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Imperfect competition in the international energy market: a computerized Nash-Cournot model

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  • Salant, Stephen W.

Abstract

This paper describes the conceptual structure, properties, and solution approach of a computerized model of the international energy market. The model treats energy producers as players in a multistage, noncooperative game. The goal of each player (or cartel of players) is assumed to be maximization of discounted profit subject to technical, political, and resource constraints. The model calculates that collection of intertemporal extraction and price paths from which a player can unilaterally deviate only at a loss---the open-loop, Nash equilibrium. The model integrates the theory of exhaustible resources due to Hotelling and the theory of oligopoly due to Nash and Cournot. Although useful as a teaching device to illustrate theoretical results, its main function is to facilitate analysis of real-world resource problems. The model is flexible, allowing the user to specify not only cost, demand and reserve information but also assumptions about who belongs to what coalition. Two shortcomings deserve note. The strategies of players are restricted to time-dated (open-loop) paths. Also, lags cannot be accommodated in the current version. The restriction of the strategy space significantly increases tractability and will permit the incorporation of lags and other complications in the future. The model was built under government contract and is in the public domain.

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File URL: http://mpra.ub.uni-muenchen.de/12021/
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Bibliographic Info

Paper provided by University Library of Munich, Germany in its series MPRA Paper with number 12021.

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Date of creation: Mar 1982
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Publication status: Published in Operations Research 2.30(1982): pp. 252-280
Handle: RePEc:pra:mprapa:12021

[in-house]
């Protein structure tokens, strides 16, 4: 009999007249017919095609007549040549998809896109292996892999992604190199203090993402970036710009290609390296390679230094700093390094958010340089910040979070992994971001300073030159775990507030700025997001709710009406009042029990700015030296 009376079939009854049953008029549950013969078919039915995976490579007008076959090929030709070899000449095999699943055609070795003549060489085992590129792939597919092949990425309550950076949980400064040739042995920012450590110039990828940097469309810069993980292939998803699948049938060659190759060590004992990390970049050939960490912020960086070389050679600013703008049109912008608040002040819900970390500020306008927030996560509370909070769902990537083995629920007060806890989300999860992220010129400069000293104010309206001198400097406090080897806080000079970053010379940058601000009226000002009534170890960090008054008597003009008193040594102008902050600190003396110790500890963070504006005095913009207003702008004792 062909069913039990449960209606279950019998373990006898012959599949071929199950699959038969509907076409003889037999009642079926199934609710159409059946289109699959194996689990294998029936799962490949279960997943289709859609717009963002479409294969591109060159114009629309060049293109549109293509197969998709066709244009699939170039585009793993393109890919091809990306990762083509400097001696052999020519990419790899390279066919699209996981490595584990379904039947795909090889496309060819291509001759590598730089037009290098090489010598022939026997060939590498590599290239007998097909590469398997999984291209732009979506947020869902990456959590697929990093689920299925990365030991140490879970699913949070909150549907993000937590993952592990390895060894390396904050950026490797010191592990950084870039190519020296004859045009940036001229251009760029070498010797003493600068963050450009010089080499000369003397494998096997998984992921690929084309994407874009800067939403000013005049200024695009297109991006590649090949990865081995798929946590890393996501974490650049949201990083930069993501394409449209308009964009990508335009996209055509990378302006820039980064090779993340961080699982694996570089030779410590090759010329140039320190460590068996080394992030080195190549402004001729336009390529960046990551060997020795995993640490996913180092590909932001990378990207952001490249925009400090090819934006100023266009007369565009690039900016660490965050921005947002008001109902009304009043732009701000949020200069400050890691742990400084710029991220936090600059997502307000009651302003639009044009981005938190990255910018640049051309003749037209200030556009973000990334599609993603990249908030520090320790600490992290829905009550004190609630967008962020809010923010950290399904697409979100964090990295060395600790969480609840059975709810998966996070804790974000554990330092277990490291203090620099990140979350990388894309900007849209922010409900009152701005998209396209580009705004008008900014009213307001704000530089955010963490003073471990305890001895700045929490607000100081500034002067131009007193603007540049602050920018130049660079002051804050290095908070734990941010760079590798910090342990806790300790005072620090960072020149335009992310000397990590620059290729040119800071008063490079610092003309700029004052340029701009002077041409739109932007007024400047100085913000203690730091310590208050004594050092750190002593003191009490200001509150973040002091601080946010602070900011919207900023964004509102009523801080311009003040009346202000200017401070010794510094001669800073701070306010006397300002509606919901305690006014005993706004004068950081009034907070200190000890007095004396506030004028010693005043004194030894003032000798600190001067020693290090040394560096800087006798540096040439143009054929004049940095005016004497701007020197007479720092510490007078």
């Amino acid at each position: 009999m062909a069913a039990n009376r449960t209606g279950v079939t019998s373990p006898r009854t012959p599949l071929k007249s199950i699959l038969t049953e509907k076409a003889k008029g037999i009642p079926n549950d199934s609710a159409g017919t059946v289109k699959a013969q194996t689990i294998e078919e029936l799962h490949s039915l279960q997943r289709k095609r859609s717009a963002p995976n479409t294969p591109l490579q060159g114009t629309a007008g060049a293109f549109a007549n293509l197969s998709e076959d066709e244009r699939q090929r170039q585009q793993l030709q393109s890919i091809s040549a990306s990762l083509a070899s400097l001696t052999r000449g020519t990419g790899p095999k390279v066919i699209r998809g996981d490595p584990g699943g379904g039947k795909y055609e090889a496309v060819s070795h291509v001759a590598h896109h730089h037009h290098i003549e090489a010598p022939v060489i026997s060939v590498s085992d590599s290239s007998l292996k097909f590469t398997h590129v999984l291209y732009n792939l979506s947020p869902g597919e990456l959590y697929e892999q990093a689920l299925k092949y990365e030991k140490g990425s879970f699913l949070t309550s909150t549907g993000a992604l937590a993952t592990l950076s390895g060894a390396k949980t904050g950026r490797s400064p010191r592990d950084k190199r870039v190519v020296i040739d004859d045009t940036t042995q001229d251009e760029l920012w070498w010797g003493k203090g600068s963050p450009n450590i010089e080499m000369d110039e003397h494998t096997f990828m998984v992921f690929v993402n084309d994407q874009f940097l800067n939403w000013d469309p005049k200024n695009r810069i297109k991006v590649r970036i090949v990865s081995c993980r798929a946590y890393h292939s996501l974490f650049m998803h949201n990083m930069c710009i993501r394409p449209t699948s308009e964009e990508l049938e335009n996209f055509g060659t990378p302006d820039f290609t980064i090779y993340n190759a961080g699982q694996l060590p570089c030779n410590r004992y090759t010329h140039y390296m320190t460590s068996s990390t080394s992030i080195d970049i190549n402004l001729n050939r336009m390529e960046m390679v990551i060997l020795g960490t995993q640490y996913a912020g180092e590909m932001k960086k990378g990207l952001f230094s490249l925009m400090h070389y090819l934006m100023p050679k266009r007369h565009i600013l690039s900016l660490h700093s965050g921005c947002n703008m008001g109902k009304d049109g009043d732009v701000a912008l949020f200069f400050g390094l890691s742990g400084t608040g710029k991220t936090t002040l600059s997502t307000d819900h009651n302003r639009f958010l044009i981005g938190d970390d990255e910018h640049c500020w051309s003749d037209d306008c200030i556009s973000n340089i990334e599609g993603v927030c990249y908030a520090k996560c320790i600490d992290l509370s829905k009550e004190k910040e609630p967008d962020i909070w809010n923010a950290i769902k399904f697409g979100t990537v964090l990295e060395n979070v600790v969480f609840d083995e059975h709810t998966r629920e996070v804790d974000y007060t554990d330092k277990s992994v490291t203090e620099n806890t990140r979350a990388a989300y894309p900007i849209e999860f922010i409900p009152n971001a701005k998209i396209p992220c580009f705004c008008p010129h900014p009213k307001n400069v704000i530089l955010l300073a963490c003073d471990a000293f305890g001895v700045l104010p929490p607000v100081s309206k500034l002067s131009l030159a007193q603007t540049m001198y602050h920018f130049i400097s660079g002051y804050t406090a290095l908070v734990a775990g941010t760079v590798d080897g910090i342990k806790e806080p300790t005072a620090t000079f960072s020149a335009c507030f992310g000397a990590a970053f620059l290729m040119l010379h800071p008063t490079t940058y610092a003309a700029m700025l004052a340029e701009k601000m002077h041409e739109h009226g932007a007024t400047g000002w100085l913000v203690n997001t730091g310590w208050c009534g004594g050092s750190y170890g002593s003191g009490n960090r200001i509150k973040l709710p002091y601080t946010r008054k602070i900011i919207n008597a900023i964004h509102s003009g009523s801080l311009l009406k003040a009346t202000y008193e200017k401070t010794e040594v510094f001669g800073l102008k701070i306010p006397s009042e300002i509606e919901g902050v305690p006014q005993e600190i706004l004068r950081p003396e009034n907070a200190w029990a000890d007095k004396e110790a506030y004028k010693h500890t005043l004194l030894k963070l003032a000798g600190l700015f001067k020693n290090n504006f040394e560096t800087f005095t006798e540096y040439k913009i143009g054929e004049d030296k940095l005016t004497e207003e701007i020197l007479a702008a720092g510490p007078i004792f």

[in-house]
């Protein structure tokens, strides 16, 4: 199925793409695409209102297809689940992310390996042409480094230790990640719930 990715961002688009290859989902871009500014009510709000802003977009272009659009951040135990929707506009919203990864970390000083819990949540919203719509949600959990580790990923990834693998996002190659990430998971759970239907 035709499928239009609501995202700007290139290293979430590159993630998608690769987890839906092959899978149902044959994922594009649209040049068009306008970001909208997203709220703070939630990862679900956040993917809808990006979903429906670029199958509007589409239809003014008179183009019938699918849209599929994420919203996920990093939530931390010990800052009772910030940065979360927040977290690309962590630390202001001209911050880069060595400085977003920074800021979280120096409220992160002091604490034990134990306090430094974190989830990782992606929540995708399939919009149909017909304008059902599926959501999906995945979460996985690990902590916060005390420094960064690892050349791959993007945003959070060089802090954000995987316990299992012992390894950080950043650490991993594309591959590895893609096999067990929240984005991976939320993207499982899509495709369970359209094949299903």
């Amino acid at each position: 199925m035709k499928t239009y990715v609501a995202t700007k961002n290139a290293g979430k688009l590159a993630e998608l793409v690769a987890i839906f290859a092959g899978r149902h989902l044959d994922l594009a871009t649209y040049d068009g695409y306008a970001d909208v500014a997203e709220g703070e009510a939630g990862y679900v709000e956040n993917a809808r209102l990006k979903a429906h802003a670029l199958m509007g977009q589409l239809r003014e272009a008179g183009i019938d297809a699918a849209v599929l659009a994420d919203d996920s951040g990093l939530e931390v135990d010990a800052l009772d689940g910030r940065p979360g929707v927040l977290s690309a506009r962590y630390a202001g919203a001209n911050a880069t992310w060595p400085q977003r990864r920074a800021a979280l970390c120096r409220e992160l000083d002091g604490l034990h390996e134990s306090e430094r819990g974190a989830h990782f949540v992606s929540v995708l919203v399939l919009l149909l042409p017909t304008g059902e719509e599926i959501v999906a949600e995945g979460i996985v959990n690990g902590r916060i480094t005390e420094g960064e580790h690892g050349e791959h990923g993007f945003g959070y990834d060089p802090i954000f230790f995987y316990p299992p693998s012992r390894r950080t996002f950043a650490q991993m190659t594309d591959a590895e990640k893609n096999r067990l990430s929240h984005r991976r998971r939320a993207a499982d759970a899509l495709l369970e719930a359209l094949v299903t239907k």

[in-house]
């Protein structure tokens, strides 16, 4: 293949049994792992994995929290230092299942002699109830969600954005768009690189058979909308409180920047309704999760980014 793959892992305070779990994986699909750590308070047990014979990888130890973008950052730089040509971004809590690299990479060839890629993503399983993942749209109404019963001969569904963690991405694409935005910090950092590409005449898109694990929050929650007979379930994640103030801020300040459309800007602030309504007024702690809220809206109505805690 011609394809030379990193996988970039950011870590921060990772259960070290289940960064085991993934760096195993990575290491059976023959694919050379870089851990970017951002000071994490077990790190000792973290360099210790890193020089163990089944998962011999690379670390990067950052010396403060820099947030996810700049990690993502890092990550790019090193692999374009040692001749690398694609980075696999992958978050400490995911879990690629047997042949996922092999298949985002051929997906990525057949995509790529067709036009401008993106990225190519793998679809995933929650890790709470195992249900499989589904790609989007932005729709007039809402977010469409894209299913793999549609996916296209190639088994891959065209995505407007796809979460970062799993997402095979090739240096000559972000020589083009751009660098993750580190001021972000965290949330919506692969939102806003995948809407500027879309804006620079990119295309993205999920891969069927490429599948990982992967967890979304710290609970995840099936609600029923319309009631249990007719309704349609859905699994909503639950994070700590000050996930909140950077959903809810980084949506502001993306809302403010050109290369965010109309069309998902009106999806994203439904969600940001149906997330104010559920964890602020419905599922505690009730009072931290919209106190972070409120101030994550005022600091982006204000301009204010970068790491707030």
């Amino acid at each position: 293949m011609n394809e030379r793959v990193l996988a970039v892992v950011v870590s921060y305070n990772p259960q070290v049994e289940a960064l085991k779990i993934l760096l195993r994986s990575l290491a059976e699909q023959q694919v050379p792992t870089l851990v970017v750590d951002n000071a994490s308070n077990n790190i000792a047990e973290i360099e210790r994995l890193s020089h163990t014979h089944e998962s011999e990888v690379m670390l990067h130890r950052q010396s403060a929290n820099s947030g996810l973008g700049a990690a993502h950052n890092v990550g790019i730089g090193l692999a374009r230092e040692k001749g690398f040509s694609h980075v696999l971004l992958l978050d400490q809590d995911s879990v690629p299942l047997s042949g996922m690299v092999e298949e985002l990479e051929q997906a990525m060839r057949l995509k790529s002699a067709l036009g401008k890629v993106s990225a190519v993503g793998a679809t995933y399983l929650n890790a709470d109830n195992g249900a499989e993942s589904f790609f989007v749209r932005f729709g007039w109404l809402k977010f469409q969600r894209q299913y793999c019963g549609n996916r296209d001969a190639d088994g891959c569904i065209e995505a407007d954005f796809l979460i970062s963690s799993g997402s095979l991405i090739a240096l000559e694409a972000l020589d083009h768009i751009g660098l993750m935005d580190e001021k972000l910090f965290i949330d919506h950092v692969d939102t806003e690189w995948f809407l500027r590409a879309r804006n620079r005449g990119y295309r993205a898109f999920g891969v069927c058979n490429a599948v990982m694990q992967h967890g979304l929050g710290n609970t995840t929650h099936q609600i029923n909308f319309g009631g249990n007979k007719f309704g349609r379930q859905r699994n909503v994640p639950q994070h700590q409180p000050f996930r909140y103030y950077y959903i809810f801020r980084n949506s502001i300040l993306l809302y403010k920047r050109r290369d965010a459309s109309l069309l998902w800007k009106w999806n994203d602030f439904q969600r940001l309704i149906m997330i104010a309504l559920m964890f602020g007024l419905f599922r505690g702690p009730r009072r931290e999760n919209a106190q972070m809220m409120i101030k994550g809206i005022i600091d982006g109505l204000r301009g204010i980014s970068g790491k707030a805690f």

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Related research

Keywords: world oil model; open-loop; oligopoly model; Hotelling; exhaustible resources;

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References

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  1. Salant, Stephen W, 1976. "Exhaustible Resources and Industrial Structure: A Nash-Cournot Approach to the World Oil Market," Journal of Political Economy, University of Chicago Press, vol. 84(5), pages 1079-93, October.
  2. Lewis, Tracy R. & Schmalensee, Richard., 1979. "On oligopolistic markets for nonrenewable natural resources," Working papers 1052-79., Massachusetts Institute of Technology (MIT), Sloan School of Management.
  3. Loury, Glenn C, 1986. "A Theory of 'Oil'igopoly: Cournot Equilibrium in Exhaustible Resource Markets with Fixed Supplies," International Economic Review, Department of Economics, University of Pennsylvania and Osaka University Institute of Social and Economic Research Association, vol. 27(2), pages 285-301, June.
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Cited by:
  1. Margaret E. Slade & Henry Thille, 2009. "Whither Hotelling: Tests of the Theory of Exhaustible Resources," Annual Review of Resource Economics, Annual Reviews, vol. 1(1), pages 239-259, 09.
  2. Ngo Long, 2011. "Dynamic Games in the Economics of Natural Resources: A Survey," Dynamic Games and Applications, Springer, vol. 1(1), pages 115-148, March.
  3. Pal, Debashis & Sarkar, Jyotirmoy, 2002. "Spatial competition among multi-store firms," International Journal of Industrial Organization, Elsevier, vol. 20(2), pages 163-190, February.
  4. Paulus, Moritz & Trueby, Johannes & Growitsch, Christian, 2011. "Nations as Strategic Players in Global Commodity Markets: Evidence from World Coal Trade," EWI Working Papers 2011-4, Energiewirtschaftliches Institut an der Universitaet zu Koeln.
  5. Daniel Huppmann, 2013. "Endogenous Shifts in OPEC Market Power: A Stackelberg Oligopoly with Fringe," Discussion Papers of DIW Berlin 1313, DIW Berlin, German Institute for Economic Research.
  6. Paulus, Moritz, 2012. "How are investment decisions in the steam coal market affected by demand uncertainty and buyer-side market power?," EWI Working Papers 2012-3, Energiewirtschaftliches Institut an der Universitaet zu Koeln.
  7. Gérard Gaudet, 2007. "Natural resource economics under the rule of Hotelling," Canadian Journal of Economics, Canadian Economics Association, vol. 40(4), pages 1033-1059, November.
  8. Wirl, Franz, 2008. "Why do oil prices jump (or fall)?," Energy Policy, Elsevier, vol. 36(3), pages 1029-1043, March.

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